A Preview of Widgets with Rodd Wagner
A summary of things you should know about Widgets according to Rodd Wagner:
In this episode Rodd Wagner shares an in-depth preview of his book, Widgets, where he discusses 12 rules for managing employees as if they’re real people.
In his book Wagner provides important and actionable insights into the behavioral drivers of employee engagement – what motivates them, how they think, how they learn, how they act. The goal of the book is to teach you how to use reciprocity as a key motivator in employee performance, adapt new employees to the work environment, and become the best manager you can be.
This book is perfect for entrepreneurs who want to run an organization with a determination to engage, motivate, and positively affect employees as well as people in general.
The Book’s Unique Quality (2:57)
I think two things make Widgets different. One is that I questioned all the assumptions because so many things had changed. This is not just another engagement book, I really took stock using research, trends, friend’s research, and powerful stories to really help a leader, manager, or entrepreneur understand where we are right now. I think the other thing that makes it different is that I did begin my career as a police reporter so my writing style is not that of a typical business book. I call it as I see it.
The Best Way To Engage (4:38)
I would suggest starting with the first two chapters that lay the foundation but from there if people want to jump around it’s not a problem at all. Actually, in the case of this book, at the very beginning we give the reader a web address where they can take the self-assessment that emerged from the research that was used to write the book.
The Reader’s Takeaway (13:56)
The most important point that I tell leaders who I am advising is that your employees motivation is in your hands, not because you control them but because people are so reciprocal. I guarantee that if you follow the twelve new rules of engagement they will do for your company what you need them to do.
A Deep Dive Into The Book (6:58)
There are twelve central chapters, one about each of the new rules. And then there are two chapters at the beginning of those twelve rules and two chapters at the end. The first two chapters start by framing human nature and our current situation.
The number one rule is get inside their heads, individualize and understand that person to figure out where they are right now.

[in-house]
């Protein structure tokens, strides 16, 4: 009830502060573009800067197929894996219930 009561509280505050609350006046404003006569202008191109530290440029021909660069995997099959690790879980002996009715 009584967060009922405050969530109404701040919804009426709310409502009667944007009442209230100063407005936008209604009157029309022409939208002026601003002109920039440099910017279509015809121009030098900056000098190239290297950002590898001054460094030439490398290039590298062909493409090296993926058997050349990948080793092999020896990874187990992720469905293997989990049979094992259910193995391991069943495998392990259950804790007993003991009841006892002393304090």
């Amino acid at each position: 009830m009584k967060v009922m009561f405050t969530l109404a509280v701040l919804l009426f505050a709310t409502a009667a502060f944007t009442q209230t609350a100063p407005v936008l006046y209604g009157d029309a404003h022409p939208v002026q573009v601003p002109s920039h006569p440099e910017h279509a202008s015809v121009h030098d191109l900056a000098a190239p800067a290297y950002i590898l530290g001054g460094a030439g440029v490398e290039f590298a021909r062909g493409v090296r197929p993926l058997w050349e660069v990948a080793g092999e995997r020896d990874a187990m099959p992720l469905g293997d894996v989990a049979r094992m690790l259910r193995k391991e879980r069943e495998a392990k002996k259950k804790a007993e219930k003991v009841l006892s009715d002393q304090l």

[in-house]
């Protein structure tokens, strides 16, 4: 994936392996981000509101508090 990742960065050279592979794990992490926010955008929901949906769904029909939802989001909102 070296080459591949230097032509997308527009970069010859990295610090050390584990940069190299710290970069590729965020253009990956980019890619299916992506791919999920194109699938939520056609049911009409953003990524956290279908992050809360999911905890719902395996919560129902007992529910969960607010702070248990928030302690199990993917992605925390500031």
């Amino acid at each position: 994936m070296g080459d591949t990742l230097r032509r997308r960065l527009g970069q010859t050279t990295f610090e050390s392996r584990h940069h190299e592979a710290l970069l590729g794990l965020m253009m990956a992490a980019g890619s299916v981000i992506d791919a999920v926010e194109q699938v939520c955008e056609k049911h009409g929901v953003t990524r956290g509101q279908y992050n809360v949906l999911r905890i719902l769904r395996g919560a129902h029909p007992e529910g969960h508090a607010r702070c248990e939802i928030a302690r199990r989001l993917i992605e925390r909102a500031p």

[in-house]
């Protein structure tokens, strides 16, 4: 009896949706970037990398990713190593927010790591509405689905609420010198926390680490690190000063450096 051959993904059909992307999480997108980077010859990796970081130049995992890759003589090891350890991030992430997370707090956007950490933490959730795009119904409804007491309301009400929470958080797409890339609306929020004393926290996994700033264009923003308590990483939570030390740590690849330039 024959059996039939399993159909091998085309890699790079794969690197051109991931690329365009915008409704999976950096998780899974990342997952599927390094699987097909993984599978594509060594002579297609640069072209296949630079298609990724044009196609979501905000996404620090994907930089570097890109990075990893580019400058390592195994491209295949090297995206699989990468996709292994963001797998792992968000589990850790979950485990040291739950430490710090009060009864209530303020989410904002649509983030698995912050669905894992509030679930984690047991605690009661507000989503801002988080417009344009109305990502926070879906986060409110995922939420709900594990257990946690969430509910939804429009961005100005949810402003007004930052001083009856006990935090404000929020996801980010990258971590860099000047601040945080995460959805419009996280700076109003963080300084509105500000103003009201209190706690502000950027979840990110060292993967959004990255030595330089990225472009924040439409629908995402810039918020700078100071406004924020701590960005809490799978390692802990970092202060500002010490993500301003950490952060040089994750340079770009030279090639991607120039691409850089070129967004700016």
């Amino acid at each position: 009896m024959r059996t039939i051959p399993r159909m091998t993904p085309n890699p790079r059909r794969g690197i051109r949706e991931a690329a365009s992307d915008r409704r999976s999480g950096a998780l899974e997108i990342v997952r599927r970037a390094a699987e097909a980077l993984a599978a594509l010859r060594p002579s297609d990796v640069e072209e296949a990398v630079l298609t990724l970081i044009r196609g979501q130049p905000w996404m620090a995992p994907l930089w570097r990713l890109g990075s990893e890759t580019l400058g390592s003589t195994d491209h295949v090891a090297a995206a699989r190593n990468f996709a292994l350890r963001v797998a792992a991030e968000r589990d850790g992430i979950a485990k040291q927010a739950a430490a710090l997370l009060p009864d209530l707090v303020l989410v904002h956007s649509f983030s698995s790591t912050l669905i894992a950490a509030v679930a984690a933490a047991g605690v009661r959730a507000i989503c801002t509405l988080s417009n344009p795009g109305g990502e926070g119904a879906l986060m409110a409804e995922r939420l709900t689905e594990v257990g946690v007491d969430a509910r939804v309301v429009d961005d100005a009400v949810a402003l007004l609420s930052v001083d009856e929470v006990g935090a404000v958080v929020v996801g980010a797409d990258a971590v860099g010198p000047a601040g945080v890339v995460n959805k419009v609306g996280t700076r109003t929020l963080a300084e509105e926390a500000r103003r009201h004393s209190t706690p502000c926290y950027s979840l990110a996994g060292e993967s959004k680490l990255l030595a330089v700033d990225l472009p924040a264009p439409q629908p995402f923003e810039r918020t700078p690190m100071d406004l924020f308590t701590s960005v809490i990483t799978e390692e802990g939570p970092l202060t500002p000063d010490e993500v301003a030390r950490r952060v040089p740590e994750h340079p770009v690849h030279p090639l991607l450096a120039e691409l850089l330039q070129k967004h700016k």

The second rule is to make them fearless, don’t freak them out or have them so consumed by what’s going to be happening with the business that they can’t do their job.
Third rule is to make money a non-issue. Make sure that you are paying them competitively and generously so that it takes money off the table and they can concentrate on their jobs.
The fourth rule is to help them thrive. Make sure that what you are doing at the company is not burning them out.
The fifth rule is to be cool. This is not a rule that would have come up ten years ago but people want to work for a cool company and have an enjoyable time at work.
Sixth rule is to be boldly transparent and tell people everything you can possibly tell them. We live in an age of social media and they are going to find out anyway so you should be the one to tell them.
Number seven is to not kill the meaning. People come to your company because there is something about your organization that they already find meaningful.
Number eight is to see their future. We are future oriented people and you need to be as deliberate about where your employees will be in five years as where you want your company to be in five years.
Rule number nine is to magnify their success. Help your employee know when they’ve done a good job. Rule ten is to unite them and set up the conditions where they can be a solid team. Number eleven is let them lead. And the last rule is to take it to extremes.
The second to the last chapter of the book is a cautionary tale about all the dumb things that get done in an employee engagement work and how they can backfire on you.
And the final chapter is about what I call the Profitable Pursuit of Happiness. There are a lot of people in the engagement industry that say don’t make your people happy, just make them engaged by which they really mean shut up and get back to work. This is something employees won’t put up with.
If you want people to work as hard as they can for the company they are going to expect happiness in the bargain. (highlight to share)
NOTE: That was just a summary. To get the full deep dive, play the audio clip at 06:58
Notable Quotes From The Book (14:49)
“It’s not that corporations are bad and people are good. Corporations are powerful and people are reciprocal. How an enterprise wields its power determines how its employees will deliver.” – Rodd Wagner
The Credibility/Inspiration Of The Author (0:34)
I began my career as a newspaper reporter covering police and the courts and so I developed a very direct business writing style. I was frustrated by the way I saw my newspaper at the time being managed and so I went to business school and got a MBA. From there I migrated to a couple research jobs on the business side of media companies and eventually joined Gallup where I was a principle for twelve years. I’ve been a practice leader at BI World Wide for the past three years during which my colleagues and I have been doing the research that lead to the book, Widgets.
Other Books Recommended By The Author (16:57)
The Good Jobs Strategy by Zeynep Ton
More Information About This Book and The Author
More Information About This Episode
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